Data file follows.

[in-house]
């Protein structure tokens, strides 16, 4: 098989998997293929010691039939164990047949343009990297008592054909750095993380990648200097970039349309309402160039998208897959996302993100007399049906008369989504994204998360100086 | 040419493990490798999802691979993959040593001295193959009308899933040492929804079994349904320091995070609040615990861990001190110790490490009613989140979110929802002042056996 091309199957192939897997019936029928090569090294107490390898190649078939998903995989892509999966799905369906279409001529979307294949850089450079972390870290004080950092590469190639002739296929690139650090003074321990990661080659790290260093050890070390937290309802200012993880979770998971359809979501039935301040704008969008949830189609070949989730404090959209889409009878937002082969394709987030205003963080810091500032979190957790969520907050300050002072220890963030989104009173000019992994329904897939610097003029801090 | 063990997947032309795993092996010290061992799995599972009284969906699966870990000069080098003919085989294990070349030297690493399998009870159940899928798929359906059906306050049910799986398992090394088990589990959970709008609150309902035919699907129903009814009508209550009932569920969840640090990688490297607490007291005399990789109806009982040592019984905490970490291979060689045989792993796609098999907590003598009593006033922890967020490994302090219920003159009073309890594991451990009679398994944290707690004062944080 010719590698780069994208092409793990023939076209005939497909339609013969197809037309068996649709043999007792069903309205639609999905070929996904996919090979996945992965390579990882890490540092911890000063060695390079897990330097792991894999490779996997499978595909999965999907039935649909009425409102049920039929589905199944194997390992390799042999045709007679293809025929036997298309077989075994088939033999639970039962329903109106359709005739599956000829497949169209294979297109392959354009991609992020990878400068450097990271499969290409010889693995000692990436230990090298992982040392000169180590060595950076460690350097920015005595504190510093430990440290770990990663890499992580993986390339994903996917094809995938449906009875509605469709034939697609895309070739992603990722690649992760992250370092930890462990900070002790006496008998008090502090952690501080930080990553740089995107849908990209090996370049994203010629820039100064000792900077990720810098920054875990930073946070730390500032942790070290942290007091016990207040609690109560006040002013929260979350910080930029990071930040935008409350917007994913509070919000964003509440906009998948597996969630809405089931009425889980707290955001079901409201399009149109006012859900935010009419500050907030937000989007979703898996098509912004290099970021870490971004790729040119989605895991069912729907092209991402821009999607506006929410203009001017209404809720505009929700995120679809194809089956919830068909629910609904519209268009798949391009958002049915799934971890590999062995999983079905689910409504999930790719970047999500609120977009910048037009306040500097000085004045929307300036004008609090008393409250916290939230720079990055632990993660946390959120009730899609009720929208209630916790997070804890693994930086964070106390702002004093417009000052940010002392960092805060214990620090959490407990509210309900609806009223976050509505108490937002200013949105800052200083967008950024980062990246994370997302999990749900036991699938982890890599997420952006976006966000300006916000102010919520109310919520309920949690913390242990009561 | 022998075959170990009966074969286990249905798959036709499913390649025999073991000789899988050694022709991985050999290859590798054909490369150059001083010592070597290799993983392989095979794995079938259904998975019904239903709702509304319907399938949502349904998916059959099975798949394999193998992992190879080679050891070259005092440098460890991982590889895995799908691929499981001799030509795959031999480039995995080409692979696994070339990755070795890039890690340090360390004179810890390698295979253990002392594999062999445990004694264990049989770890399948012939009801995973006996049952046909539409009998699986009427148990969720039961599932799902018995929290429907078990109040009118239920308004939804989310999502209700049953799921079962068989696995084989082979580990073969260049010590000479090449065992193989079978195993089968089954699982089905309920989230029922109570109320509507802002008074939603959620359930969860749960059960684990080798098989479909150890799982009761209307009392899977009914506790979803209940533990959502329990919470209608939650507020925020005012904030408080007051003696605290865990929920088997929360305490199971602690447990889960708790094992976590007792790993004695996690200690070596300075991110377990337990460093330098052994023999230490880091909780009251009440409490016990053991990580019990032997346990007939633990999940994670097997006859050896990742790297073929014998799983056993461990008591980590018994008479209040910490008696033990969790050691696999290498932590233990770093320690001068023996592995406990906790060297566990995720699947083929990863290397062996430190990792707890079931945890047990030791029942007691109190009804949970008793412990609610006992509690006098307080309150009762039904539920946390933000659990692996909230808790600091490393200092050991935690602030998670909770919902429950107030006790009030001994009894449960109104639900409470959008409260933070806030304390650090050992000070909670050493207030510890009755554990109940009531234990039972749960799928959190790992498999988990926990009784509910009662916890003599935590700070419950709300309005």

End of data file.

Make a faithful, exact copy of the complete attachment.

[in-house]
């Protein structure tokens, strides 16, 4: 098989998997293929010691039939164990047949343009990297008592054909750095993380990648200097970039349309309402160039998208897959996302993100007399049906008369989504994204998360100086 | 040419493990490798999802691979993959040593001295193959009308899933040492929804079994349904320091995070609040615990861990001190110790490490009613989140979110929802002042056996 091309199957192939897997019936029928090569090294107490390898190649078939998903995989892509999966799905369906279409001529979307294949850089450079972390870290004080950092590469190639002739296929690139650090003074321990990661080659790290260093050890070390937290309802200012993880979770998971359809979501039935301040704008969008949830189609070949989730404090959209889409009878937002082969394709987030205003963080810091500032979190957790969520907050300050002072220890963030989104009173000019992994329904897939610097003029801090 | 063990997947032309795993092996010290061992799995599972009284969906699966870990000069080098003919085989294990070349030297690493399998009870159940899928798929359906059906306050049910799986398992090394088990589990959970709008609150309902035919699907129903009814009508209550009932569920969840640090990688490297607490007291005399990789109806009982040592019984905490970490291979060689045989792993796609098999907590003598009593006033922890967020490994302090219920003159009073309890594991451990009679398994944290707690004062944080 010719590698780069994208092409793990023939076209005939497909339609013969197809037309068996649709043999007792069903309205639609999905070929996904996919090979996945992965390579990882890490540092911890000063060695390079897990330097792991894999490779996997499978595909999965999907039935649909009425409102049920039929589905199944194997390992390799042999045709007679293809025929036997298309077989075994088939033999639970039962329903109106359709005739599956000829497949169209294979297109392959354009991609992020990878400068450097990271499969290409010889693995000692990436230990090298992982040392000169180590060595950076460690350097920015005595504190510093430990440290770990990663890499992580993986390339994903996917094809995938449906009875509605469709034939697609895309070739992603990722690649992760992250370092930890462990900070002790006496008998008090502090952690501080930080990553740089995107849908990209090996370049994203010629820039100064000792900077990720810098920054875990930073946070730390500032942790070290942290007091016990207040609690109560006040002013929260979350910080930029990071930040935008409350917007994913509070919000964003509440906009998948597996969630809405089931009425889980707290955001079901409201399009149109006012859900935010009419500050907030937000989007979703898996098509912004290099970021870490971004790729040119989605895991069912729907092209991402821009999607506006929410203009001017209404809720505009929700995120679809194809089956919830068909629910609904519209268009798949391009958002049915799934971890590999062995999983079905689910409504999930790719970047999500609120977009910048037009306040500097000085004045929307300036004008609090008393409250916290939230720079990055632990993660946390959120009730899609009720929208209630916790997070804890693994930086964070106390702002004093417009000052940010002392960092805060214990620090959490407990509210309900609806009223976050509505108490937002200013949105800052200083967008950024980062990246994370997302999990749900036991699938982890890599997420952006976006966000300006916000102010919520109310919520309920949690913390242990009561 | 022998075959170990009966074969286990249905798959036709499913390649025999073991000789899988050694022709991985050999290859590798054909490369150059001083010592070597290799993983392989095979794995079938259904998975019904239903709702509304319907399938949502349904998916059959099975798949394999193998992992190879080679050891070259005092440098460890991982590889895995799908691929499981001799030509795959031999480039995995080409692979696994070339990755070795890039890690340090360390004179810890390698295979253990002392594999062999445990004694264990049989770890399948012939009801995973006996049952046909539409009998699986009427148990969720039961599932799902018995929290429907078990109040009118239920308004939804989310999502209700049953799921079962068989696995084989082979580990073969260049010590000479090449065992193989079978195993089968089954699982089905309920989230029922109570109320509507802002008074939603959620359930969860749960059960684990080798098989479909150890799982009761209307009392899977009914506790979803209940533990959502329990919470209608939650507020925020005012904030408080007051003696605290865990929920088997929360305490199971602690447990889960708790094992976590007792790993004695996690200690070596300075991110377990337990460093330098052994023999230490880091909780009251009440409490016990053991990580019990032997346990007939633990999940994670097997006859050896990742790297073929014998799983056993461990008591980590018994008479209040910490008696033990969790050691696999290498932590233990770093320690001068023996592995406990906790060297566990995720699947083929990863290397062996430190990792707890079931945890047990030791029942007691109190009804949970008793412990609610006992509690006098307080309150009762039904539920946390933000659990692996909230808790600091490393200092050991935690602030998670909770919902429950107030006790009030001994009894449960109104639900409470959008409260933070806030304390650090050992000070909670050493207030510890009755554990109940009531234990039972749960799928959190790992498999988990926990009784509910009662916890003599935590700070419950709300309005």